So I’ve been on my own for a month now. A few things I’ve come to realize:
1. I love my job.
2. Yes there is a nursing shortage.
3. I have great organizational skills and time management skills.
4. I need to say no.
Let me explain.
1. I really do love my job. Being able to teach people, talk to them, change a dressing or two, it’s great. My paychecks are wonderful! Better than I had planned. I love only working 3 days a week. I really do love it.
2. Let’s skip this, I’ll hit this one on number 4.
3. I’ve always been this way. One of my first jobs was a waitress at Shari’s, which is like an IHOP. We would have 7-12 table sections, do our own drinks, taking orders, salads, service, etc, and even bussing/cleaning our own table, and many times seating our own guests. I was really good at it. I’ve worked as a server and a bartender for many years and am really good at it! As a manager, I’d be able to to the money count, inventory count, or whatever much faster than others, because I was more organized. Now that has carried over to my Nursing job, which is really helpful when you have 15 patients. Sigh, number 4.
4. Most of our hospital is team nursing, meaning 1 RN, 1 LPN, and 1 PCT (CNA) take care of a group of 10 (sometimes 15) patients. It works ok, if you have a good and helpful team, and if the other team is also helpful. One floor does primary nursing, which during the day time they have 5 RNs and 1 LPNs (making 5 patients each) and a charge nurse, and at night it’s 4 RNs, 1 LPN, (6 patients each)and a charge. The charge nurse opens the charts for the LPNs. Meaning, they do the assessment and documentation for the first of the shift. Any other thing that needs to be documented can be done by the LPN. Of course ER and ICU are all their own entities, so I’m including those units here.
In the last month we have lost our travel nurses. I believe there is one left on the cardiac unit. The hospital spent so much money on them, they decided not to renew their contracts. One bad thing about them, is that most of them live within an hour or two drive and still get paid travel nurse wages. Well, being in a rural area, most of our nurses travel to get to work anyhow. So many of them have signed up with travel companies, and we have lost nurses.
So one night, I was put on the primary care unit, and made charge nurse. Ok, fine. But due to a shortage of nurses, staffing pieced a staff together. Which meant there were 2 LPNs, 1 experienced RN, and 2 new RNs (one of which graduated with me). Ok, fine. So I had to chart on 12 patients, plus deal with any other issues. Ok, fine. But I had to do it all by 11 P.M. when I would be moved to the oncology floor. Ok, fine. I managed to chart on 11, helping a newer LPN with some skills she hadn’t done yet, calling the doctor for the new grad, among other things. At 11, I went upstairs and received 15 new patients. The nurse leaving had charted on 5 of them. One room was empty, and two patients were new and needed to be admitted. That left 7 patients to see. This is where I began to think it’s crazy. Thankfully, another nurse (the 3pm to 11pm charge) stayed until 2 am admitting the two new patients. I had another who was really ill, and had to have his bed changed every 30-45 minutes (not to mention he was in isolation), and be given three units of platelets and some chemo. Thankfully I did not have any blood to give. I ended up seeing my last patient at 6am, right before shift change. Crazy! I also had to draw the morning lab and get two patients ready for surgery. Thankfully I had a good LPN and PCT, who were experienced and knew how to get a job done.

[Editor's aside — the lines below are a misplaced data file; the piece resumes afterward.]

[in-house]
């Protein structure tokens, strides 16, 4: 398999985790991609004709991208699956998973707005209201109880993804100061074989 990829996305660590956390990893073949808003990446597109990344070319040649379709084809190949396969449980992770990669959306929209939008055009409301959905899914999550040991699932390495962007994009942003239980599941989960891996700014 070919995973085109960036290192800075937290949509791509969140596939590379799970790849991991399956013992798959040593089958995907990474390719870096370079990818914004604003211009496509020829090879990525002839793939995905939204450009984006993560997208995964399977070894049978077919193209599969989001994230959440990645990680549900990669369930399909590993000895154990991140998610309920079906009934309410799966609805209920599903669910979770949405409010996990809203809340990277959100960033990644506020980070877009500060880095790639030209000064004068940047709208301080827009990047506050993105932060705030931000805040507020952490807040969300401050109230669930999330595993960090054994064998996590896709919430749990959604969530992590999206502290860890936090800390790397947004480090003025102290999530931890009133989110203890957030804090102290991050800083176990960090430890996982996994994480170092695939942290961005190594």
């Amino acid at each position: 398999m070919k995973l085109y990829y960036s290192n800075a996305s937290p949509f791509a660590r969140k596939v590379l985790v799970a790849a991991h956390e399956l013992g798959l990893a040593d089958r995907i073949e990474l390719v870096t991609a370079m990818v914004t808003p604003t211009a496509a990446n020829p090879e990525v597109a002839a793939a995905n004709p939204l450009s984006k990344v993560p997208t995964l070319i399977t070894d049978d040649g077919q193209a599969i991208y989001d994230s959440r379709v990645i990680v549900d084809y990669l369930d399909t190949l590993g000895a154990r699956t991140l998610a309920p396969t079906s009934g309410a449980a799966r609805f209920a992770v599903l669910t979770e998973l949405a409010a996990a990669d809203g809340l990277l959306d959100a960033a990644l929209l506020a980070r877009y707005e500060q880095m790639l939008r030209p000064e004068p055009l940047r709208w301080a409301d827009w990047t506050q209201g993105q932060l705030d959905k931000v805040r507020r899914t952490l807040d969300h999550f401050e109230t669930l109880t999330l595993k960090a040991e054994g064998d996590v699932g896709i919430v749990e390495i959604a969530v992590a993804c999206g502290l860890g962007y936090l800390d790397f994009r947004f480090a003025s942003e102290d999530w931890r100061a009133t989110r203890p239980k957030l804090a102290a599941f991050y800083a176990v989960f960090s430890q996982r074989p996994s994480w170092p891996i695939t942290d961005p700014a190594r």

Good ol’ hindsight says I should’ve said no. It’s my license to protect. My job line. My family’s income. I am not superwoman, and I need to say no.
Oh, the week before the night above, I worked on the senior behavioral health unit. I’ve worked there many times and a PCT, but never a RN. The paper work is COMPLETELY different, including the three times more paper admission packet. So two weeks out of orientation, I was sent to the pysch unit. No problemo. Except that I had three new admits. UGH. Now in this unit, there are 14 patients, 1 RN, 1 LPN, and 2 PCTs. Great. So the day RN stayed and did one admission, leaving me two. I managed to get them 90% complete. Again, thankfully my team was experieced and worked on that unit, so I didn’t have to follow up on them very much. The day after the charge nurse/oncology floor experience, I was put back on the psych unit (no, not as a patient), again, with 3 admits.
This past week, I worked on the pysch unit (again). Except, now they opened 4 more beds. 18 patients, TWO RNs, ONE LPN, and 2 PCTs. IMO, still not enough staff. These patients have schizoprenic disorders, depression, combative agression, dementia, etc, etc, etc. So after a rough start, and somewhat quiet middle, around 4 am, the most ambulatory patient on the unit fell and broke her hip. Of course she was my patient. Nice. I had to call doctors, the house supervisor, get her transferred to the med/surg floor. What a mess. Now, I’m not saying that wouldn’t happen with more nurses, but I do think that once again, I should have said no. NO, NO, NO!
I’m learning, I do love it, we’ll see what the next three nights have in store for me!